Joe Lockard

Joe Lockard

One of the radar operators who vainly tried to warn about the approach of Japanese aircraft during the attack on Pearl Harbor on December 7, 1941, died recently at the age of 85.

George Elliot of Port Charlotte, Fla., died there Dec. 20. Elliot, along with Williamsport native Joseph Lockard, operated a mobile radar unit at Opana on the northern tip of Oahu on the day of the Pearl Harbor attack.

Elliot served in the Army until 1945. After the war he took a job with New Jersey Bell where he worked 33 years before retiring.

In an interview with this writer in 2000 Lockard recalled what he and Elliot experienced that fateful day.

“Shortly after 7 a.m. we started getting a one large blip. When I saw the large blip I thought maybe something was wrong with our equipment. We had no idea what the blip was showing. It was moving too fast to be any ships so it had to be something in the air. We tried to plot its course. We were able to determine at the moment we saw the blip, that turned out to be the attacking planes, that it was probably about 137 miles out.”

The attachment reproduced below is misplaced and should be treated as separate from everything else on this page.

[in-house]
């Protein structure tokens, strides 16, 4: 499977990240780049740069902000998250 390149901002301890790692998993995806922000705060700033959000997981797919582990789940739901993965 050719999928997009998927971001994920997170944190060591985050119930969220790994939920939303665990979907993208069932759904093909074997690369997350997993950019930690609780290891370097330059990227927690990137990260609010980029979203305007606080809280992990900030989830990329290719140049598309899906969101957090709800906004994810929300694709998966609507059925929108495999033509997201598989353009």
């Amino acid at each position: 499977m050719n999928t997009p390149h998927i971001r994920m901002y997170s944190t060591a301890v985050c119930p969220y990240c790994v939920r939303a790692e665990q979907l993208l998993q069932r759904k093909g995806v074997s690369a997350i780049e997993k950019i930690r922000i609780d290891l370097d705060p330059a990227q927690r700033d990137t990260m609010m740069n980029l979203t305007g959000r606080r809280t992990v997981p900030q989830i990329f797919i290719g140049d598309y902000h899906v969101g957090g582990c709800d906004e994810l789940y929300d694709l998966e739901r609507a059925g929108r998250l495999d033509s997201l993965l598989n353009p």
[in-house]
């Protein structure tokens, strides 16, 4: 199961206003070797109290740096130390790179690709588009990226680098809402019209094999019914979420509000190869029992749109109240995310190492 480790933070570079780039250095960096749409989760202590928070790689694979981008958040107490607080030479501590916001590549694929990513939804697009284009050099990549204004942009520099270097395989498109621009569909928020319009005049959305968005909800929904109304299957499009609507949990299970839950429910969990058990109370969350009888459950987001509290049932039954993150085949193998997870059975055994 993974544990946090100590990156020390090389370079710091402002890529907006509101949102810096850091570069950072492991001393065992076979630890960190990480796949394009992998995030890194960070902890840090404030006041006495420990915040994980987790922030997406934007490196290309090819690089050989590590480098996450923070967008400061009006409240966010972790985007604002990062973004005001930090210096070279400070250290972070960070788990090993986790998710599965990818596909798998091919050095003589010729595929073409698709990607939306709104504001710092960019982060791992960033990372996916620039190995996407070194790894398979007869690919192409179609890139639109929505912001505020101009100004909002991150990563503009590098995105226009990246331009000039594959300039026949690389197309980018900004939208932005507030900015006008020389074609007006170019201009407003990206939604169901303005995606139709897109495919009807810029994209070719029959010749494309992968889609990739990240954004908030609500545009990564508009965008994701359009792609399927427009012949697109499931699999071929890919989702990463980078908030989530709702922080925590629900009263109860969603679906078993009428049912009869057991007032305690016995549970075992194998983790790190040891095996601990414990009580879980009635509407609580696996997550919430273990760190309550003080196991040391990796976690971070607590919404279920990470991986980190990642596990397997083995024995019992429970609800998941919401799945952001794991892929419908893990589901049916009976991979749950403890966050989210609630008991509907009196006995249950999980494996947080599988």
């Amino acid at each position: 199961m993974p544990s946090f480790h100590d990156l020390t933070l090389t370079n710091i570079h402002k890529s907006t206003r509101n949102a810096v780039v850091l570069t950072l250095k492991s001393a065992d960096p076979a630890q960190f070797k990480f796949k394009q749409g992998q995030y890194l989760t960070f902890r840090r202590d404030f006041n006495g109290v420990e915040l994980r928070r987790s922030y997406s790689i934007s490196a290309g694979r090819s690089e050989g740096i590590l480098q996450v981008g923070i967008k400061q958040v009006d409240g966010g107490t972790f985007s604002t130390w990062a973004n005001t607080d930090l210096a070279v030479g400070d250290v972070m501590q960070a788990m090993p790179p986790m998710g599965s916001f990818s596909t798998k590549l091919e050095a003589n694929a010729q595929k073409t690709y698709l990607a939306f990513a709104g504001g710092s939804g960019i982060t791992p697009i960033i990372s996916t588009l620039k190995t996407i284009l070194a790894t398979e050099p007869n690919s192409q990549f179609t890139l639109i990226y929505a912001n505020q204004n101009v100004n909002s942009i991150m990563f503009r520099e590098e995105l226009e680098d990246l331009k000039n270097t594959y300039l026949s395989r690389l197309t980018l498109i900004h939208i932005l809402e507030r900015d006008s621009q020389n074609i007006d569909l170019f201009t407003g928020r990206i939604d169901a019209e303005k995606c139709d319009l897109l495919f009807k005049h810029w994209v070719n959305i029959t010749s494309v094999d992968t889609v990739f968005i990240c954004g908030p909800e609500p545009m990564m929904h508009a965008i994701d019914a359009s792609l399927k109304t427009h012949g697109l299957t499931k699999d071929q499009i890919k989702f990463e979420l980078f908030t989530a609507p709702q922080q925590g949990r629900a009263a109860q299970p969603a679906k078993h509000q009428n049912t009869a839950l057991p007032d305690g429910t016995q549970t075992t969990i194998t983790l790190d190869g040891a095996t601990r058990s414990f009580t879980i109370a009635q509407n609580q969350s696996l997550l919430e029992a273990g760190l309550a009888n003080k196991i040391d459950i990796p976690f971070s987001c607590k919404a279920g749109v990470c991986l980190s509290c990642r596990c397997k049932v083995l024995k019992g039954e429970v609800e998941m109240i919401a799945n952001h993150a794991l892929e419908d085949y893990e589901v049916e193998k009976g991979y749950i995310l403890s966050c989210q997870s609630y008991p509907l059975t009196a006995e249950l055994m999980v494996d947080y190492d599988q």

Lockard then called Fort Shafter and he and Elliot were told that the blip was an inbound flight of B-17s that were due in that morning.

“There was no one at the plotting center except a switchboard operator. He said everyone there was out to breakfast. We finally got a hold of a Lt. Kermit Tyler about 7:20 a.m. Tyler assured us that the blip we saw was that inbound flight of B-17s. The planes were coming in from the north though. If they were that far off course they would have made the islands.”

When Lockard and Elliot closed up their radar station at 8 a.m. completing their duty shift they noticed black billows of smoke all over and realized that something very bad had happened.

The world found out what Lockard and Elliot had done in February 1942 when a congressman on the Roberts Commission investigating the Pearl Harbor debacle released the information out about the two radar operators. News accounts of the time proclaimed Lockard and Elliot as “modern-day Paul Reveres.”

Lockard and his family met Vice President Henry A. Wallace, Assistant Secretary of War Robert Patterson and numerous congressmen. Lockard also received the Distinguished Service Medal and later went to Officer Candidate School and commissioned a second lieutenant. He then served at a radar station in the Aleutian Islands. He left the army in December 1945. He lives now in the Harrisburg area, with his wife, the former Pauline Seidel.

But for one moment in time Lockard and George Elliot were in the center of the maelstrom of history.


By Lou Hunsinger Jr., Williamsport Sun-Gazette